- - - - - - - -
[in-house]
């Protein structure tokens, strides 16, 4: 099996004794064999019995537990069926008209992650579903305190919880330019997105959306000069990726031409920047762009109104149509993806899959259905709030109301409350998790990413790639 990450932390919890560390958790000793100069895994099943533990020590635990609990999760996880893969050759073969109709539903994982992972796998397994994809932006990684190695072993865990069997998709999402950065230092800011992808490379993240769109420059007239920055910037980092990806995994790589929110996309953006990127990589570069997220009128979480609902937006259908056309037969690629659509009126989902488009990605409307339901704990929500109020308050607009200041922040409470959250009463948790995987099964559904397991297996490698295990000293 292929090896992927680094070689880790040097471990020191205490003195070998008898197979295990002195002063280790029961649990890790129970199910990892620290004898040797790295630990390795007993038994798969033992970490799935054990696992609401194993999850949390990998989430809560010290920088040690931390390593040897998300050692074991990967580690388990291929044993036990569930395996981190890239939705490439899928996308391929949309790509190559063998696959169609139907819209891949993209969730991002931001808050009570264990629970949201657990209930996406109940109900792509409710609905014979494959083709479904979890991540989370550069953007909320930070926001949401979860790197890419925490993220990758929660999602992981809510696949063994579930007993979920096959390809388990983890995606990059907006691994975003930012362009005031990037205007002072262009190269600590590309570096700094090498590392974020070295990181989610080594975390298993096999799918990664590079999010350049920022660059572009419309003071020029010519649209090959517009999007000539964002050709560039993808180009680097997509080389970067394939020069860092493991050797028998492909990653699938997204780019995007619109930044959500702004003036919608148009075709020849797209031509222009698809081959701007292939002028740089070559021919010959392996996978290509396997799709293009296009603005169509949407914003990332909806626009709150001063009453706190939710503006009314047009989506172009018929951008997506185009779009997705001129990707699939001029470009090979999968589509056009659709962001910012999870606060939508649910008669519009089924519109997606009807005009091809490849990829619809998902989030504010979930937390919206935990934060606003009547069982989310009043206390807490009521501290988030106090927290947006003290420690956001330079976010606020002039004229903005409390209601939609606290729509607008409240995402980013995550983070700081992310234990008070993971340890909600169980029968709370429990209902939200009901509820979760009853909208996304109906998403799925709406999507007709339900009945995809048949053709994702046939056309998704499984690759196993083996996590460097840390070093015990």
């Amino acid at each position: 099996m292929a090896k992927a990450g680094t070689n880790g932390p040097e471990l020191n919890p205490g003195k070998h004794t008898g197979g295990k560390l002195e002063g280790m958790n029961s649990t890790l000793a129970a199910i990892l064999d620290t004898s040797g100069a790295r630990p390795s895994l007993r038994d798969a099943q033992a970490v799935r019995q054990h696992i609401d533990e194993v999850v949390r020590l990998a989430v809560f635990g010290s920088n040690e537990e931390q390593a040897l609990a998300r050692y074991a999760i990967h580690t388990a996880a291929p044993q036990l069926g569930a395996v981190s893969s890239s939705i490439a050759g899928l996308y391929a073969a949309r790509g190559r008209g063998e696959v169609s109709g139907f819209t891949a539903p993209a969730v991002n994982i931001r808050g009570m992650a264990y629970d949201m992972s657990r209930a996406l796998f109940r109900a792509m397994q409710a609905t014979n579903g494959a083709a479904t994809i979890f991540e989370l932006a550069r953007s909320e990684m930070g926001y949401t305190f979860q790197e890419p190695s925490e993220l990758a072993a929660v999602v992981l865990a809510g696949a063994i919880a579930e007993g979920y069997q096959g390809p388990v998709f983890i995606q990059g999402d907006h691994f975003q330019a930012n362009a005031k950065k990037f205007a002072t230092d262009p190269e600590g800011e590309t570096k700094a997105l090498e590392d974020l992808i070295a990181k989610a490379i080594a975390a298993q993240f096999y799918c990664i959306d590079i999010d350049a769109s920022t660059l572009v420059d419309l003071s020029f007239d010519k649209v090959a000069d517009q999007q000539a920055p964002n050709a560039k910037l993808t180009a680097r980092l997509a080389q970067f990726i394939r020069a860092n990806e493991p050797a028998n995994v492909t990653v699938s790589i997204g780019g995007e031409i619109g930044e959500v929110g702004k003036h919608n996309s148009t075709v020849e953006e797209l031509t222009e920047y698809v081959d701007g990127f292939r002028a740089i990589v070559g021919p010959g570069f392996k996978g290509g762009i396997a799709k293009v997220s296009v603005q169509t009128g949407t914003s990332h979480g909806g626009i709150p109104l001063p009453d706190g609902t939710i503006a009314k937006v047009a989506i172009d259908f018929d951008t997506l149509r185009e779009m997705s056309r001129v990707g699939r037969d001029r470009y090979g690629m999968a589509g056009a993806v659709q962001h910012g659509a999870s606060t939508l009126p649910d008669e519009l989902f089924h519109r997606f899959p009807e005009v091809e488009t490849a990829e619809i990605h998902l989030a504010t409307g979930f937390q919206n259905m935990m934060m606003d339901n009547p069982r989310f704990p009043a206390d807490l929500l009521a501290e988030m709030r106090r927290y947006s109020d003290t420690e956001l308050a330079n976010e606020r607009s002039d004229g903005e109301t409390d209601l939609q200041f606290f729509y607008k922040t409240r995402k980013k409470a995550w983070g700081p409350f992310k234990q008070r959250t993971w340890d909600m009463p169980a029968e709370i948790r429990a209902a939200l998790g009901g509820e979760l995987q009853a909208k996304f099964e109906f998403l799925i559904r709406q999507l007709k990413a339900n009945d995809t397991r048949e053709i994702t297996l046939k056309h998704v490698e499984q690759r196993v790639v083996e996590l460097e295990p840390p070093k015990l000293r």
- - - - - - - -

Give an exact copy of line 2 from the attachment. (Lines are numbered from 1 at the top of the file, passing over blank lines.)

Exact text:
């Protein structure tokens, strides 16, 4: 099996004794064999019995537990069926008209992650579903305190919880330019997105959306000069990726031409920047762009109104149509993806899959259905709030109301409350998790990413790639 990450932390919890560390958790000793100069895994099943533990020590635990609990999760996880893969050759073969109709539903994982992972796998397994994809932006990684190695072993865990069997998709999402950065230092800011992808490379993240769109420059007239920055910037980092990806995994790589929110996309953006990127990589570069997220009128979480609902937006259908056309037969690629659509009126989902488009990605409307339901704990929500109020308050607009200041922040409470959250009463948790995987099964559904397991297996490698295990000293 292929090896992927680094070689880790040097471990020191205490003195070998008898197979295990002195002063280790029961649990890790129970199910990892620290004898040797790295630990390795007993038994798969033992970490799935054990696992609401194993999850949390990998989430809560010290920088040690931390390593040897998300050692074991990967580690388990291929044993036990569930395996981190890239939705490439899928996308391929949309790509190559063998696959169609139907819209891949993209969730991002931001808050009570264990629970949201657990209930996406109940109900792509409710609905014979494959083709479904979890991540989370550069953007909320930070926001949401979860790197890419925490993220990758929660999602992981809510696949063994579930007993979920096959390809388990983890995606990059907006691994975003930012362009005031990037205007002072262009190269600590590309570096700094090498590392974020070295990181989610080594975390298993096999799918990664590079999010350049920022660059572009419309003071020029010519649209090959517009999007000539964002050709560039993808180009680097997509080389970067394939020069860092493991050797028998492909990653699938997204780019995007619109930044959500702004003036919608148009075709020849797209031509222009698809081959701007292939002028740089070559021919010959392996996978290509396997799709293009296009603005169509949407914003990332909806626009709150001063009453706190939710503006009314047009989506172009018929951008997506185009779009997705001129990707699939001029470009090979999968589509056009659709962001910012999870606060939508649910008669519009089924519109997606009807005009091809490849990829619809998902989030504010979930937390919206935990934060606003009547069982989310009043206390807490009521501290988030106090927290947006003290420690956001330079976010606020002039004229903005409390209601939609606290729509607008409240995402980013995550983070700081992310234990008070993971340890909600169980029968709370429990209902939200009901509820979760009853909208996304109906998403799925709406999507007709339900009945995809048949053709994702046939056309998704499984690759196993083996996590460097840390070093015990």